Leonardo da Vinci
Leonardo was the ultimate well-rounded Renaissance Man — inventor, engineer, sculptor, and painter. His Last Supper and Mona Lisa — showing off his mastery of shading and depth — sum up the balance, confidence, and humanism of the age.
Complete Video Script
[46, Boboli Gardens, Florence] By the year 1500, what had begun in Florence a century earlier was coming to a peak: an exciting time known as the High Renaissance. Italy was thriving, with a huge appetite for art. Artists who in earlier times had toiled as anonymous craftsmen were now famous and well-paid. Three towering artists — all with Florence connections — brought the Renaissance to its culmination and then helped spread it throughout Italy and beyond: Leonardo, Michelangelo, and Raphael.
[47, Leonardo da Vinci, 1452–1519] Leonardo da Vinci was the ultimate well-rounded "Renaissance man": inventor, engineer, sculptor, and painter. Always asking why and how, he filled up entire notebooks with sketches and ideas.
[48, angel by Leonardo in Verrocchio's Baptism of Christ, Uffizi Gallery, Florence] When he was an apprentice — just a boy — Leonardo painted this beautiful angel, with curly hair, rosy cheeks, and innocent gaze.
[49, Portrait of Ginevra Benci; Madonna of the Carnation, 1475] Welcomed as a part of the elite and enlightened Medici circle, young Leonardo was already developing the elements of his signature style: meditative Madonnas, a playful baby Jesus, amid a hazy, mysterious backdrop.
[50, Annunciation, 1472, Leonardo da Vinci, Uffizi Gallery, Florence] His obvious talent as an artist along with his mastery of engineering and architecture put him in high demand. Leonardo journeyed to Milan, where he enjoyed the generous patronage of that city's answer to the Medici, the Sforza family.
[51, Leonardo's Horse for Duke of Milan, designed 1482, built 1999] He donned his engineer's cap and laid out Milan's system of canals, complete with locks. And he designed the largest equestrian statue in the world — recently cast in bronze from his drawings.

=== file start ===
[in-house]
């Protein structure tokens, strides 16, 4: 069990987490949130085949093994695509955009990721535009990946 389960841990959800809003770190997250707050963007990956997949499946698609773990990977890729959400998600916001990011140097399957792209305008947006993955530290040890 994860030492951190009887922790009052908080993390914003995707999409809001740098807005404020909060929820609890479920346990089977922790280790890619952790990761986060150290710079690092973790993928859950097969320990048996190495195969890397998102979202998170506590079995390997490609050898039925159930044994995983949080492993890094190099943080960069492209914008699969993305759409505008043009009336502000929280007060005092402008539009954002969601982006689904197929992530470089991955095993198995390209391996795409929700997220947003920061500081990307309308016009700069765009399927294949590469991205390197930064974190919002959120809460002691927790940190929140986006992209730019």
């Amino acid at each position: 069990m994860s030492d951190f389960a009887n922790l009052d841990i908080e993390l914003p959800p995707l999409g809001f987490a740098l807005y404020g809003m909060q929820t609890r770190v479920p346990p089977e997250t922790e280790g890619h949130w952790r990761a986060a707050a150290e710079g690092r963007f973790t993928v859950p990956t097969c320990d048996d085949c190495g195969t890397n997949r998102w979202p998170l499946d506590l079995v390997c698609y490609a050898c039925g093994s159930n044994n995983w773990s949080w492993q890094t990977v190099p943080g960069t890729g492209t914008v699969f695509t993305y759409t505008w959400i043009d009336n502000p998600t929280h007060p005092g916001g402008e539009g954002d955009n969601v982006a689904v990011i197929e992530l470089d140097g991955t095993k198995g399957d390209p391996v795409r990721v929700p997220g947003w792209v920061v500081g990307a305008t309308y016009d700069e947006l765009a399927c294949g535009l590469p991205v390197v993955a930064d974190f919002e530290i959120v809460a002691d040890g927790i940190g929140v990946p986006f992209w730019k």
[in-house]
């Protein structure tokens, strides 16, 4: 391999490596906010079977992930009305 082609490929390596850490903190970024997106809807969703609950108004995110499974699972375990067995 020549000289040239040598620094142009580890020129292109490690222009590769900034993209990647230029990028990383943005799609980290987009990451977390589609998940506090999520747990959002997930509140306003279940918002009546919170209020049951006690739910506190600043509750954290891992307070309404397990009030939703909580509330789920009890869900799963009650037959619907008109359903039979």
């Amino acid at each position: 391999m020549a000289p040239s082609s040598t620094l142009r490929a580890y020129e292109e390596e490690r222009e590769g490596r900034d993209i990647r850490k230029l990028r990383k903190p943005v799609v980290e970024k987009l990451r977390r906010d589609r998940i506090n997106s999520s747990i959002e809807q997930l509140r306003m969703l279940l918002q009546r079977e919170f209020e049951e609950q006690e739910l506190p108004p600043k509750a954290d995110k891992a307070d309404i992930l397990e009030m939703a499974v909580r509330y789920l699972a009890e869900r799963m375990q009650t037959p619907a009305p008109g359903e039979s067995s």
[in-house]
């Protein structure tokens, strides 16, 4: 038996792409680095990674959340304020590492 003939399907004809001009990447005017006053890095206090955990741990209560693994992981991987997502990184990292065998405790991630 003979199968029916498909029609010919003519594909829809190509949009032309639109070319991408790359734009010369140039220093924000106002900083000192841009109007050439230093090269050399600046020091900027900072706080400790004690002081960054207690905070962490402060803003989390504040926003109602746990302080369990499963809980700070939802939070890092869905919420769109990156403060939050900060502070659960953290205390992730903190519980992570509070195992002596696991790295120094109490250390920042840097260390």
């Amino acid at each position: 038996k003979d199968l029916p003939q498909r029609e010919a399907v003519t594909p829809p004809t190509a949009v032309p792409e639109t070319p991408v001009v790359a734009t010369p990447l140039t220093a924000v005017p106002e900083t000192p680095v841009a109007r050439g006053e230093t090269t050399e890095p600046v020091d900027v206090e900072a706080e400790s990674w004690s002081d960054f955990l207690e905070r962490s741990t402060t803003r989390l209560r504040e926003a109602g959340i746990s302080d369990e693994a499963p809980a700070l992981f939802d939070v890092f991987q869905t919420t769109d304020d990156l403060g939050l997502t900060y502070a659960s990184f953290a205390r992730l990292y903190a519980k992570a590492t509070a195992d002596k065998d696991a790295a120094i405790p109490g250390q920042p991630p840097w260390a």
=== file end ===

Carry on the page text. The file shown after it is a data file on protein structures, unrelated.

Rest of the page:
[52, Last Supper fresco, 1498, Leonardo da Vinci, Church of Santa Maria delle Grazie, Milan] One of Leonardo's greatest masterpieces decorates a dining hall in a Milan monastery. The Last Supper. It's Jesus' last meal with his disciples, just before he'd be crucified. Leonardo packs the scene with psychological tension. He captures the moment Jesus says, "One of you will betray me," and the apostles, huddling in stressed-out groups of three, wonder, "Lord, is it I?" In this agitated atmosphere, only the traitor Judas — clutching his 30 pieces of silver — is not shocked.
 Leonardo's use of linear perspective gives the scene an extra punch. He makes the painted room an extension of the actual room, with shadows as if lit by the real room's windows. All the lines of perspective converge toward the center, sub-consciously drawing you to the powerful emotional focal point — Jesus. His calm expression makes it clear that he knows the painful sacrifice ahead — and accepts it.
[54, Virgin of the Rocks, Leonardo da Vinci, National Galley, London] Constantly evolving, Leonardo perfected his signature sfumato, or "hazy," technique — the soft outlines of the faces…the mysterious mountains fading in the mist. Using what's called "atmospheric perspective," he showed depth by understanding how colors become muted when more distant. He managed to create scenes that looked perfectly natural…but had an underlying geometry that reflected the order seen in nature.
[55, Mona Lisa, 1506, Leonardo da Vinci, The Louvre, Paris] And with his Mona Lisa, all these techniques came together marvelously.
 Lisa, a woman from Florence, rests easily, as if sitting in a window looking out. Remarkably realistic and relaxed, her body is a solid pyramid, turned slightly at an angle, so we can appreciate its mass. With its hazy background emphasizing the depth, the overall mood is one of serenity and harmony, but with an element of mystery. Especially the enigmatic smile. Leonardo's hazy sfumato blurs the edges. That's why, try as you might, you can never quite see the corners of her mouth. Is she happy? Or sad? Everyone sees her differently.
 For me, this painting sums up the Renaissance: balance, confidence, and humanism — the age when the common individual — Mona Lisa — becomes art-worthy.
 In his long career, Leonardo da Vinci — by combining art and science — revolutionized our notion of art. He was the epitome of perhaps the highest compliment an artist can receive — a true Renaissance genius.